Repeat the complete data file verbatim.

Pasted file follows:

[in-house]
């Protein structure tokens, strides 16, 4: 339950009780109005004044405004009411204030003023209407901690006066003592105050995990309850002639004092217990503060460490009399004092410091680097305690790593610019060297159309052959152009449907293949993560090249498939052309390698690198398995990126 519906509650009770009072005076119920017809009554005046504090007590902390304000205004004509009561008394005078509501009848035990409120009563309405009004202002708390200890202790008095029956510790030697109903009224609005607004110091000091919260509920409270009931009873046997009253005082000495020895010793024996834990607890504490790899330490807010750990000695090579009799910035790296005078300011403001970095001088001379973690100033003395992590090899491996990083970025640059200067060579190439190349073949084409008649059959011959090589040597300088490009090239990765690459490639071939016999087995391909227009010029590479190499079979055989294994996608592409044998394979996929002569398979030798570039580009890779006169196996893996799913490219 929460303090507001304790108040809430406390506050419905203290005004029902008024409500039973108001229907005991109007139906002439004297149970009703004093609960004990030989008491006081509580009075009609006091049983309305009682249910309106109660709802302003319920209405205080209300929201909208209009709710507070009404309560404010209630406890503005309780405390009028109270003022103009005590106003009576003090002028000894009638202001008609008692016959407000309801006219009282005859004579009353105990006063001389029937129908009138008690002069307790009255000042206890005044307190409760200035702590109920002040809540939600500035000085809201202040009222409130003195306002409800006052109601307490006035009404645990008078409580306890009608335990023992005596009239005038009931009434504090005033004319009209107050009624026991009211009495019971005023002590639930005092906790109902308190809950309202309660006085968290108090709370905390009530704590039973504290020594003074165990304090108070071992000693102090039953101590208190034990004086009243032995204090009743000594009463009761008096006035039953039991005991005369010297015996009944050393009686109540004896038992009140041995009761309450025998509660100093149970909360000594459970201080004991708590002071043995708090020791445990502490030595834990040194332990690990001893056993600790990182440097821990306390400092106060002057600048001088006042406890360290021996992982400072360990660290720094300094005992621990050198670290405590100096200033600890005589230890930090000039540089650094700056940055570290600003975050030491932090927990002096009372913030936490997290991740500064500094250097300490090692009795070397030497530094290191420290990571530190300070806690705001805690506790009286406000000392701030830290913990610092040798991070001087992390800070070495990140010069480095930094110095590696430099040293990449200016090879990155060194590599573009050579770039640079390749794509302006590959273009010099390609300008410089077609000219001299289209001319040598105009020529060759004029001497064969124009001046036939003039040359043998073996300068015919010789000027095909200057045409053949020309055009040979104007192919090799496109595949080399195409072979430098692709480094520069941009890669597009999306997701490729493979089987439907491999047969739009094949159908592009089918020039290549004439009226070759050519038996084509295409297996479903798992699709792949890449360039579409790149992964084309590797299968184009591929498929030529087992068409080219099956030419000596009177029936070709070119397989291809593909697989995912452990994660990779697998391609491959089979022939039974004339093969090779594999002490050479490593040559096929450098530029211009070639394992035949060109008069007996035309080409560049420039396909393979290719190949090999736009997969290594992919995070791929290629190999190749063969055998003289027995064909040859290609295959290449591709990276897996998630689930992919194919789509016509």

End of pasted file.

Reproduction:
[in-house]
């Protein structure tokens, strides 16, 4: 339950009780109005004044405004009411204030003023209407901690006066003592105050995990309850002639004092217990503060460490009399004092410091680097305690790593610019060297159309052959152009449907293949993560090249498939052309390698690198398995990126 519906509650009770009072005076119920017809009554005046504090007590902390304000205004004509009561008394005078509501009848035990409120009563309405009004202002708390200890202790008095029956510790030697109903009224609005607004110091000091919260509920409270009931009873046997009253005082000495020895010793024996834990607890504490790899330490807010750990000695090579009799910035790296005078300011403001970095001088001379973690100033003395992590090899491996990083970025640059200067060579190439190349073949084409008649059959011959090589040597300088490009090239990765690459490639071939016999087995391909227009010029590479190499079979055989294994996608592409044998394979996929002569398979030798570039580009890779006169196996893996799913490219 929460303090507001304790108040809430406390506050419905203290005004029902008024409500039973108001229907005991109007139906002439004297149970009703004093609960004990030989008491006081509580009075009609006091049983309305009682249910309106109660709802302003319920209405205080209300929201909208209009709710507070009404309560404010209630406890503005309780405390009028109270003022103009005590106003009576003090002028000894009638202001008609008692016959407000309801006219009282005859004579009353105990006063001389029937129908009138008690002069307790009255000042206890005044307190409760200035702590109920002040809540939600500035000085809201202040009222409130003195306002409800006052109601307490006035009404645990008078409580306890009608335990023992005596009239005038009931009434504090005033004319009209107050009624026991009211009495019971005023002590639930005092906790109902308190809950309202309660006085968290108090709370905390009530704590039973504290020594003074165990304090108070071992000693102090039953101590208190034990004086009243032995204090009743000594009463009761008096006035039953039991005991005369010297015996009944050393009686109540004896038992009140041995009761309450025998509660100093149970909360000594459970201080004991708590002071043995708090020791445990502490030595834990040194332990690990001893056993600790990182440097821990306390400092106060002057600048001088006042406890360290021996992982400072360990660290720094300094005992621990050198670290405590100096200033600890005589230890930090000039540089650094700056940055570290600003975050030491932090927990002096009372913030936490997290991740500064500094250097300490090692009795070397030497530094290191420290990571530190300070806690705001805690506790009286406000000392701030830290913990610092040798991070001087992390800070070495990140010069480095930094110095590696430099040293990449200016090879990155060194590599573009050579770039640079390749794509302006590959273009010099390609300008410089077609000219001299289209001319040598105009020529060759004029001497064969124009001046036939003039040359043998073996300068015919010789000027095909200057045409053949020309055009040979104007192919090799496109595949080399195409072979430098692709480094520069941009890669597009999306997701490729493979089987439907491999047969739009094949159908592009089918020039290549004439009226070759050519038996084509295409297996479903798992699709792949890449360039579409790149992964084309590797299968184009591929498929030529087992068409080219099956030419000596009177029936070709070119397989291809593909697989995912452990994660990779697998391609491959089979022939039974004339093969090779594999002490050479490593040559096929450098530029211009070639394992035949060109008069007996035309080409560049420039396909393979290719190949090999736009997969290594992919995070791929290629190999190749063969055998003289027995064909040859290609295959290449591709990276897996998630689930992919194919789509016509």